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Dispersion and deposition of sediment plumes, resulting from intensive marine aggregate extraction
Evangelinos, D. (2014). Dispersion and deposition of sediment plumes, resulting from intensive marine aggregate extraction. MSc Thesis. VUB/Universiteit Gent/Universiteit Antwerpen: Brussel, Gent, Antwerpen. 15, 42 pp.

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Document type: Dissertation


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  • Evangelinos, D.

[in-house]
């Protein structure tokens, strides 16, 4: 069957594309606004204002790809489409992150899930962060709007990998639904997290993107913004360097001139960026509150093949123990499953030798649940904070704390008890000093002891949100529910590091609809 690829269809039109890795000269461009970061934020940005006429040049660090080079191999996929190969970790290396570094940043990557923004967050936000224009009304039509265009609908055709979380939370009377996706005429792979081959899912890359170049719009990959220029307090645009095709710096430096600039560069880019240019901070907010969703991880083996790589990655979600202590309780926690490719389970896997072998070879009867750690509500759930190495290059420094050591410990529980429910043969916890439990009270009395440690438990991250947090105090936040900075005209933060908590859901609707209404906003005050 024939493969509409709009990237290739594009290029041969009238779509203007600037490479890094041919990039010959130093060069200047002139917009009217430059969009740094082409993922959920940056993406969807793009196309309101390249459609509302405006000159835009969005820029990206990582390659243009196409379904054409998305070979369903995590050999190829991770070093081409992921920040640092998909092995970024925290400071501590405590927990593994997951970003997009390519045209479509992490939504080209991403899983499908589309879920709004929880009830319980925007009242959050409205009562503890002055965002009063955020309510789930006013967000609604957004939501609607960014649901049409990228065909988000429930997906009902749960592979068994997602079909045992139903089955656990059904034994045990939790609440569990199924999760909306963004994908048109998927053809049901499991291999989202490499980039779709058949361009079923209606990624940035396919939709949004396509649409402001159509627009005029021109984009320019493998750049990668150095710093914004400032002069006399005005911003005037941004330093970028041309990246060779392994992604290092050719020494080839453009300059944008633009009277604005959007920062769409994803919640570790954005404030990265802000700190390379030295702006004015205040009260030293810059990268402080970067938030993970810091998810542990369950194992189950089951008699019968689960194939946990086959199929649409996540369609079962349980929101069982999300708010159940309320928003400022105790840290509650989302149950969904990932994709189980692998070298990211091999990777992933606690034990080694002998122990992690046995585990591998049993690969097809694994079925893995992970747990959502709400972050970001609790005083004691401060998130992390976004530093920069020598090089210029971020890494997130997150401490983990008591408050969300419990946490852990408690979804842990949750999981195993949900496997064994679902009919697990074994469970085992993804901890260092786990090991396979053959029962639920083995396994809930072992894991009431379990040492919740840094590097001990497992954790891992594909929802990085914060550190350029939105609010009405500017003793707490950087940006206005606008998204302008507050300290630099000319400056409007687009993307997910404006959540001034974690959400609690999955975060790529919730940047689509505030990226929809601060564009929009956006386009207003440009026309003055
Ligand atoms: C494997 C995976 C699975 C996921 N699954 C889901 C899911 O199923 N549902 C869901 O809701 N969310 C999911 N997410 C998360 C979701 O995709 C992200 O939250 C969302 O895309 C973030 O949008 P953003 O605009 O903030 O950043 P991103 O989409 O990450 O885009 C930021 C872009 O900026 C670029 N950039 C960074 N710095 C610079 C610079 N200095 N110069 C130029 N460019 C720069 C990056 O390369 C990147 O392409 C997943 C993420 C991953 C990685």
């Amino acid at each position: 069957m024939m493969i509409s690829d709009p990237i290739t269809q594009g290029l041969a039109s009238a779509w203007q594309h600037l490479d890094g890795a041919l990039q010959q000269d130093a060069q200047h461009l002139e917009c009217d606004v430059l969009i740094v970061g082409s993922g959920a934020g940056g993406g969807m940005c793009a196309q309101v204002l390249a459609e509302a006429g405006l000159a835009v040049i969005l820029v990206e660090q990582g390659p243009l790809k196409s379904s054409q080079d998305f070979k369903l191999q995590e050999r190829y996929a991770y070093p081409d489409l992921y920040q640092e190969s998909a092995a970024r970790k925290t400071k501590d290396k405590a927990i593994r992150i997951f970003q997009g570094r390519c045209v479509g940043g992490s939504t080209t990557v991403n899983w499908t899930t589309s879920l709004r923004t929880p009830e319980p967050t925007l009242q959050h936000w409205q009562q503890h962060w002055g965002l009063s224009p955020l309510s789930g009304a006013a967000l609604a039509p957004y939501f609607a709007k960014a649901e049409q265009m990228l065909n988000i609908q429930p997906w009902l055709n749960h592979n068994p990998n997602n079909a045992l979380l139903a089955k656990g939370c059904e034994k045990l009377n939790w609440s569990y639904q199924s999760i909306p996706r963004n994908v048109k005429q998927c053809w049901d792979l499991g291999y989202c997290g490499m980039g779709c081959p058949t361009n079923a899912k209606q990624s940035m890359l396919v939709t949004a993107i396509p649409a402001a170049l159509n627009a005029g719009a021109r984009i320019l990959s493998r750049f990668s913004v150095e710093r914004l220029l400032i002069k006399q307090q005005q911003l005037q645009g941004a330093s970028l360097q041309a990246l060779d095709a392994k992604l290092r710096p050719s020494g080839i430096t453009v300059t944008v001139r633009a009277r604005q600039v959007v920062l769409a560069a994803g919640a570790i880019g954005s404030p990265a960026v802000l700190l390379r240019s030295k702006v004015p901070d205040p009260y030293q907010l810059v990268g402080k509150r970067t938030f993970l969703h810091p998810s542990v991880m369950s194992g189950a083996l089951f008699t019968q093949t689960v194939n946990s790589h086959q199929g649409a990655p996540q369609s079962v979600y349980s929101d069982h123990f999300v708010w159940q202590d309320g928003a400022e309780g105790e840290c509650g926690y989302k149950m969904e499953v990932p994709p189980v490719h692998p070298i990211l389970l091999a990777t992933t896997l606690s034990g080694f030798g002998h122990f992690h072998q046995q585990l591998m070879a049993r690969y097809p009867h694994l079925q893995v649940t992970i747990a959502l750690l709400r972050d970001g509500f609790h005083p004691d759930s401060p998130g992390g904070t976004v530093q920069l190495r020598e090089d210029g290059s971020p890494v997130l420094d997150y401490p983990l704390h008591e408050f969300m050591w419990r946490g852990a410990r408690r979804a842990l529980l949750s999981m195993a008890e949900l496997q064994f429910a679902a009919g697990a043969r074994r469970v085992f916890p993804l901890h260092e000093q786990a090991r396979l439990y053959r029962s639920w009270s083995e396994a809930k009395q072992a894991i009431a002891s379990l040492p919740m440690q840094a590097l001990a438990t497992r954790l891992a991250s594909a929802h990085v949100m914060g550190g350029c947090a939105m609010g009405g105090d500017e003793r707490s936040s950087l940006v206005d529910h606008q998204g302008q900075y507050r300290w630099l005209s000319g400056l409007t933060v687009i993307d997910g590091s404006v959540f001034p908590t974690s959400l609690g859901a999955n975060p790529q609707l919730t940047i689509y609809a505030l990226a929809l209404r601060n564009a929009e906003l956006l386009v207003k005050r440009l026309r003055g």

To cope with increasing demands on marine aggregates, new extraction practices have been implemented in the Belgian Part of the North Sea. Since 2012, intensive extractions take place, using both small (2.500 m3) and large (>10.000 m3) trailer suction hopper dredgers. Investigations were needed on the near and far field impact; the latter with respect to deposition of fines from sediment plumes. This could impact on a nearby Habitat Directive Area hosting ecologically valuable gravel beds, adapted to a clear water regime. Near the dredge tracks, sediments were more heterogeneous and some fining trend was observed in the top surface of the seabed. Acoustic data, in combination with water samples, showed distinct sediment plumes constrained in space and time. Under disturbed conditions, multimodal particle-size distributions tended to show higher class-weight percentages of the 6-10 µm fractions. In the far field, seabed samples were enriched with mud, evidenced by an extra particle-size mode around 10 µm. Mud percentages were up to 22 %, unusual for an area rich in gravel and coarse sediments. Plume modelling, considering both dredging activities and ruling hydro-meteorological conditions did not show significant deposition in the Habitat Directive Area, though simulations were restricted to winter conditions. Future simulations should consider calm weather conditions and simultaneous activities, in combination with trapping of fines in permeable beds. Within the context of the Marine Strategy Framework Directive consequences of habitat changes are discussed and recommendations are given on minimizing environmental impacts.

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